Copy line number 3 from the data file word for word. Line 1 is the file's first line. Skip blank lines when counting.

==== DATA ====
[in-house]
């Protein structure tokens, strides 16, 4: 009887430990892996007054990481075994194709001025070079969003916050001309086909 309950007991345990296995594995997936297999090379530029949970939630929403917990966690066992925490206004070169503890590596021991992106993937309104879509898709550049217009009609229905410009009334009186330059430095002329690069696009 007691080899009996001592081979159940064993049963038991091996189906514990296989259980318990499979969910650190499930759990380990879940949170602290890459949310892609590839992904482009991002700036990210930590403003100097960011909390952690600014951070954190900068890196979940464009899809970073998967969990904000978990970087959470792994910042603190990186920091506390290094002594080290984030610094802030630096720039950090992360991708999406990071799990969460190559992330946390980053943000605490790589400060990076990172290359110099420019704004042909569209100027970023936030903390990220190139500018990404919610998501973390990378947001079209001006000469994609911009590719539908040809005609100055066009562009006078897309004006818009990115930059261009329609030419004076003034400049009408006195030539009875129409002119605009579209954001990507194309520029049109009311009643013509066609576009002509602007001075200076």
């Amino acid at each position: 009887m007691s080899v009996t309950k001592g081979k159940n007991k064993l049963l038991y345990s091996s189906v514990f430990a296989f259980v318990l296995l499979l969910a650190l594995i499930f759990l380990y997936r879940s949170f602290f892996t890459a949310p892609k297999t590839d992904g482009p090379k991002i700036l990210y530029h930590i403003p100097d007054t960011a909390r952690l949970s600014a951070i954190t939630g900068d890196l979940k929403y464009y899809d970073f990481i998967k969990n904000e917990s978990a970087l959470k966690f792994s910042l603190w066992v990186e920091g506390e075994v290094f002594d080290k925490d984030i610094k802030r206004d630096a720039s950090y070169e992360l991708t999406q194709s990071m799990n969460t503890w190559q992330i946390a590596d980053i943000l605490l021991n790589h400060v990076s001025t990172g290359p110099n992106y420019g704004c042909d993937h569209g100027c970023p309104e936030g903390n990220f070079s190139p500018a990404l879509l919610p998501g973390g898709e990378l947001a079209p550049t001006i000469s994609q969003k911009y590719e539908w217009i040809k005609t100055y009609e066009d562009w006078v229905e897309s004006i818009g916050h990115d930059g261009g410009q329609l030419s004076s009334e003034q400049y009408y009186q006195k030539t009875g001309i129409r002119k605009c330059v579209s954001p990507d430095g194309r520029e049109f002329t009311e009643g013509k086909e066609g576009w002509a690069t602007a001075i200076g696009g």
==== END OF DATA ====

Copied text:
């Amino acid at each position: 009887m007691s080899v009996t309950k001592g081979k159940n007991k064993l049963l038991y345990s091996s189906v514990f430990a296989f259980v318990l296995l499979l969910a650190l594995i499930f759990l380990y997936r879940s949170f602290f892996t890459a949310p892609k297999t590839d992904g482009p090379k991002i700036l990210y530029h930590i403003p100097d007054t960011a909390r952690l949970s600014a951070i954190t939630g900068d890196l979940k929403y464009y899809d970073f990481i998967k969990n904000e917990s978990a970087l959470k966690f792994s910042l603190w066992v990186e920091g506390e075994v290094f002594d080290k925490d984030i610094k802030r206004d630096a720039s950090y070169e992360l991708t999406q194709s990071m799990n969460t503890w190559q992330i946390a590596d980053i943000l605490l021991n790589h400060v990076s001025t990172g290359p110099n992106y420019g704004c042909d993937h569209g100027c970023p309104e936030g903390n990220f070079s190139p500018a990404l879509l919610p998501g973390g898709e990378l947001a079209p550049t001006i000469s994609q969003k911009y590719e539908w217009i040809k005609t100055y009609e066009d562009w006078v229905e897309s004006i818009g916050h990115d930059g261009g410009q329609l030419s004076s009334e003034q400049y009408y009186q006195k030539t009875g001309i129409r002119k605009c330059v579209s954001p990507d430095g194309r520029e049109f002329t009311e009643g013509k086909e066609g576009w002509a690069t602007a001075i200076g696009g």